The Romantic period of music is from 1830 to 1900.
The Romantic period was a time where composers, artists and authors moved away from the formal restraint of the Classical period.
In literature, authors like Byron, Scott, Wordsworth and Goethe led the way.
In the musical world, composers such as Weber, Schubert, Schumann, Chopin, Liszt, Berlioz and Wagner were heavyweights of Romantic period music.
(Note: Beethoven is often seen as the link composer between the Classical and Romantic periods. His death in 1827 precedes the start of the Romantic period, but much of his later music displays many of the features of the Romantic period).
Key Features of the Romantic period
There are various “fingerprints” of Romantic music, which you should listen out for:
- Emotional expression – this became more important than formal structural considerations as composers rebelled against the formal restraint of the classical period.
- Big expansion in size of orchestra and in types of instrument.
- New structures/forms – rhapsody, nocturne, song cycle
- Increasingly elaborate harmonic progressions
- Longer melodies than classical period
- Bigger range of dynamics
- Larger range in pitch (could be very easily expressed on the piano).
- Nationalism in music – some composers sought to use their compositions to celebrate their countries e.g. Sibelius Finlandia
Romantic Period Music Examples
Have a listen to this Piano Sonata in B minor by Franz Liszt.
[CC BY-SA 3.0 (https://creativecommons.org/licenses/by-sa/3.0)],
via Wikimedia Commons
Can you hear the some of the “fingerprints” of the style listed above?
Listen out for the emotional expression, the elaborate harmonic progressions and the large ranges of dynamics and pitch.
Some composers in the Romantic period used their music to try to describe a specific place, item, person or idea.
A composition written in this descriptive way is called programme music.
Programme music is instrumental – there are no lyrics.
Romeo and Juliet by Tchaikovsky
This is an example of programme music.
It is a symphonic poem (single movement piece of programme music) based on the Shakespeare play “Romeo and Juliet”. This tragic tale tells the story of Romeo Montague and Juliet Capulet who are from rival feeding families, but who fall in love. However, the story ends tragically as they kill themselves.
The uses of contrasting themes for different characters in the piece is crucial.
Have a listen to the themes for Romeo and Juliet, which are gentle and lyrical:
The theme for the Montagues and Capulets, on the other hand, is fast and syncopated to illustrate the hatred between the families:
There is also a theme for Friar Lawrence:
Not surprisingly, the music towards the end of the piece is very dramatic!! Tchaikovsky uses lots of percussion, including timpani and cymbals to represent the drama (e.g. there is a very loud cymbal crash to signal Romeo and Juliet’s deaths!). Tchaikovsky also uses irregular rhythms in the fight sections to increase the drama in contrast to the smooth regular rhythms of the love theme.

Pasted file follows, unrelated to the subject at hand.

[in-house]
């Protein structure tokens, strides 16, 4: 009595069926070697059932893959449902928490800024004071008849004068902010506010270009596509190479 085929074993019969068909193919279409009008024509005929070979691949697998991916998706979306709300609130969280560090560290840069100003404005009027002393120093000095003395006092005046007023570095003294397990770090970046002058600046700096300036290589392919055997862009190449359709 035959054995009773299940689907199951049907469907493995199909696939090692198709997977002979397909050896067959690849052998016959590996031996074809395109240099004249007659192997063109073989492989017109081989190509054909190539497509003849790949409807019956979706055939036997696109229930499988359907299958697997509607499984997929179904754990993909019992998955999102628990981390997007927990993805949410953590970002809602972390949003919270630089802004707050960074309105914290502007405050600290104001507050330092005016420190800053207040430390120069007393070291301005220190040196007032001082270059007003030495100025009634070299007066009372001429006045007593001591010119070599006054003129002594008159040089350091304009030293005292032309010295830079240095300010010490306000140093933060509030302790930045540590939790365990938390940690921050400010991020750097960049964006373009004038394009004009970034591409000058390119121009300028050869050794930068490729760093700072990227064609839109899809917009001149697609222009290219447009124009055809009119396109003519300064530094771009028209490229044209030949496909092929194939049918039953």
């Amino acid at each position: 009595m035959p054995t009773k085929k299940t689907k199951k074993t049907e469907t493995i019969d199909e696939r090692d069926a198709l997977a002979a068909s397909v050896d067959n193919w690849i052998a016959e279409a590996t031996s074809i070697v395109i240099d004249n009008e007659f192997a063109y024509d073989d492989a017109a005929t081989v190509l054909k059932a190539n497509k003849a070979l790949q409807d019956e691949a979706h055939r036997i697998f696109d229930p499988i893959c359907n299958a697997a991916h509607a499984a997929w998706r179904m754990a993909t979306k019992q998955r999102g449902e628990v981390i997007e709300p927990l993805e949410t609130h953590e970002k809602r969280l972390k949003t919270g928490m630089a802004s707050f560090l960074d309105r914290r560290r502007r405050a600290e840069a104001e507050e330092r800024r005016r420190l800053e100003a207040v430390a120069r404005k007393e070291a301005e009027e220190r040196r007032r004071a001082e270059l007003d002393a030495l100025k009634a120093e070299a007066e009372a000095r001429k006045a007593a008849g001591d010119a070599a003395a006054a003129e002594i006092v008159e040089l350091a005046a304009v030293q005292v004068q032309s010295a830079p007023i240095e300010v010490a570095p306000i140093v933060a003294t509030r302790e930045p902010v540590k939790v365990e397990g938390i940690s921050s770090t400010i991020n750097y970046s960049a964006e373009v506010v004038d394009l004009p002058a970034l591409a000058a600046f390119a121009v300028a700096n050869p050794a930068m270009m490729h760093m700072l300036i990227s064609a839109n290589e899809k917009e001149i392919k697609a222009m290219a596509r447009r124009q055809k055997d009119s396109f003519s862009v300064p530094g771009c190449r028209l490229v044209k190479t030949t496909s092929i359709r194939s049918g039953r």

Have a listen to this dramatic music towards the end of the piece:
Beethoven, Liszt and Debussy also wrote programme music.
For example, in Beethoven’s Pastoral Symphony, the woodwind instruments are used to imitate the sound of birds.
Vocal Music in the Romantic Period
Vocal music maintained its popularity in the Romantic period.
Lied is the German word for “song”.
Lieder (plural for “lied”) were very popular in Europe during the Romantic period.
Schubert is the most famous composer of lieder (he composed over 500 of them!!).
Have a listen to this example of a lied by Schubert:
The emotive and dramatic lyrics (typically sung in German) are usually based on German poems of the 18th and 19th centuries and often tell a story.
Lieder are usually composed for one singer and a piano.
The piano part contains a significant amount of musical interest as well.
The structure of lieder differs:
- some are strophic (the verses all have the same tune)
- others are through-composed (the music is different for each verse).
Use of Motifs in Lieder
Lieder typically use motifs (these are short bits of music that represent a character, an idea or a place). The motifs reappear during the song.
In Schubert’s “Gretchen at the Spinning Wheel” (shown below), the piano motif recreates the sound of the spinning wheel.
Composers would sometimes group songs on the same theme into a collection of lieder called a song cycle.
Schubert created a number of song cycles, most notably “The Fair Maid of the Mill” and “Winter Journey”, both based on the poems of a German poet called Muller and both quite sad in their feel.